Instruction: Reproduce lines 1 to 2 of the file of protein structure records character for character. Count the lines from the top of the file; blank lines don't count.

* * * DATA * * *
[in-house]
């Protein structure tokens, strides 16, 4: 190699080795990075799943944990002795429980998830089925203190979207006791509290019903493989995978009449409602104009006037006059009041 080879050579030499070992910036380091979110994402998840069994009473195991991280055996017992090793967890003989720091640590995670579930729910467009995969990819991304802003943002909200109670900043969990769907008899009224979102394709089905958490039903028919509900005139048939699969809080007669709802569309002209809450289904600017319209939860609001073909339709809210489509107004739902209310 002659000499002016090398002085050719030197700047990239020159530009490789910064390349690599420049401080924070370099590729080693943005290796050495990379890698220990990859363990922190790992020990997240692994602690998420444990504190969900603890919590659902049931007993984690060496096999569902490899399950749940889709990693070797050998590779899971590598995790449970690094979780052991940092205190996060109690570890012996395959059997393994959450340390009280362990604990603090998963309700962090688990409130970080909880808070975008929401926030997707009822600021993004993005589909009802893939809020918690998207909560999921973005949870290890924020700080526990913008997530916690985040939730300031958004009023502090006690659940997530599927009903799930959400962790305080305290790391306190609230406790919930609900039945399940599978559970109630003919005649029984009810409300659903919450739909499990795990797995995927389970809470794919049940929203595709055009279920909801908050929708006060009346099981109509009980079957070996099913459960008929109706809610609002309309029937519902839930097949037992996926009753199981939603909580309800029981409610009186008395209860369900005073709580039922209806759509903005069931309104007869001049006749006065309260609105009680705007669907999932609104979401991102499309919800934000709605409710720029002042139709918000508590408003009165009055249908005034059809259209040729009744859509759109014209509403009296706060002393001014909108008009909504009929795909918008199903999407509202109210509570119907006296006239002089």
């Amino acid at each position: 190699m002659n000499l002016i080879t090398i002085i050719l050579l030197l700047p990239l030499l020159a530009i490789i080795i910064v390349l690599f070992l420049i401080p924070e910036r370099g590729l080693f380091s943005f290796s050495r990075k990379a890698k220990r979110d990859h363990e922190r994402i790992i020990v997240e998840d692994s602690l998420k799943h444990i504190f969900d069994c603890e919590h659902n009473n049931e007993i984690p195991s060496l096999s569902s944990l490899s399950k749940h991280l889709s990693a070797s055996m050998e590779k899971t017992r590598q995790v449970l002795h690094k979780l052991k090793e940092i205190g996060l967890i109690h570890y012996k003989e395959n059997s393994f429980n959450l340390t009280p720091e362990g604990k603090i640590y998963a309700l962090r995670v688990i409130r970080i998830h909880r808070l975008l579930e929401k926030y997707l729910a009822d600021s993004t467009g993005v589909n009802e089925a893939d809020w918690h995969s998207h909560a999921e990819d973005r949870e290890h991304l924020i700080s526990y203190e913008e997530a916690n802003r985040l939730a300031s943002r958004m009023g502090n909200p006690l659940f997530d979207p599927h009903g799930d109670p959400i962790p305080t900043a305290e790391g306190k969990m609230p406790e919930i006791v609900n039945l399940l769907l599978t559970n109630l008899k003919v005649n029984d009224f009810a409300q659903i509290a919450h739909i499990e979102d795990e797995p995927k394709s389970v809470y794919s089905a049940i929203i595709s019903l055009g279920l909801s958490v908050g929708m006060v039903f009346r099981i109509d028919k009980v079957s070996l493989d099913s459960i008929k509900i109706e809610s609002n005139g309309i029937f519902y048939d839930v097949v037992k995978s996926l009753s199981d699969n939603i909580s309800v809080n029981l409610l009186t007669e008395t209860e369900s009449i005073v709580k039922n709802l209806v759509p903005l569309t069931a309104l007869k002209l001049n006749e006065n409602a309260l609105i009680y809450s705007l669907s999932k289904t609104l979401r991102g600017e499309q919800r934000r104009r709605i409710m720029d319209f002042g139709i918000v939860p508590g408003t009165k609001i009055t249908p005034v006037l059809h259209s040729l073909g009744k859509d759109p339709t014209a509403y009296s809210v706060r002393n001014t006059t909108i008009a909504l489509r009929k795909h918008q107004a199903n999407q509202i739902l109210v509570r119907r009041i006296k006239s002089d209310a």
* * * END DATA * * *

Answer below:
[in-house]
């Protein structure tokens, strides 16, 4: 190699080795990075799943944990002795429980998830089925203190979207006791509290019903493989995978009449409602104009006037006059009041 080879050579030499070992910036380091979110994402998840069994009473195991991280055996017992090793967890003989720091640590995670579930729910467009995969990819991304802003943002909200109670900043969990769907008899009224979102394709089905958490039903028919509900005139048939699969809080007669709802569309002209809450289904600017319209939860609001073909339709809210489509107004739902209310 002659000499002016090398002085050719030197700047990239020159530009490789910064390349690599420049401080924070370099590729080693943005290796050495990379890698220990990859363990922190790992020990997240692994602690998420444990504190969900603890919590659902049931007993984690060496096999569902490899399950749940889709990693070797050998590779899971590598995790449970690094979780052991940092205190996060109690570890012996395959059997393994959450340390009280362990604990603090998963309700962090688990409130970080909880808070975008929401926030997707009822600021993004993005589909009802893939809020918690998207909560999921973005949870290890924020700080526990913008997530916690985040939730300031958004009023502090006690659940997530599927009903799930959400962790305080305290790391306190609230406790919930609900039945399940599978559970109630003919005649029984009810409300659903919450739909499990795990797995995927389970809470794919049940929203595709055009279920909801908050929708006060009346099981109509009980079957070996099913459960008929109706809610609002309309029937519902839930097949037992996926009753199981939603909580309800029981409610009186008395209860369900005073709580039922209806759509903005069931309104007869001049006749006065309260609105009680705007669907999932609104979401991102499309919800934000709605409710720029002042139709918000508590408003009165009055249908005034059809259209040729009744859509759109014209509403009296706060002393001014909108008009909504009929795909918008199903999407509202109210509570119907006296006239002089």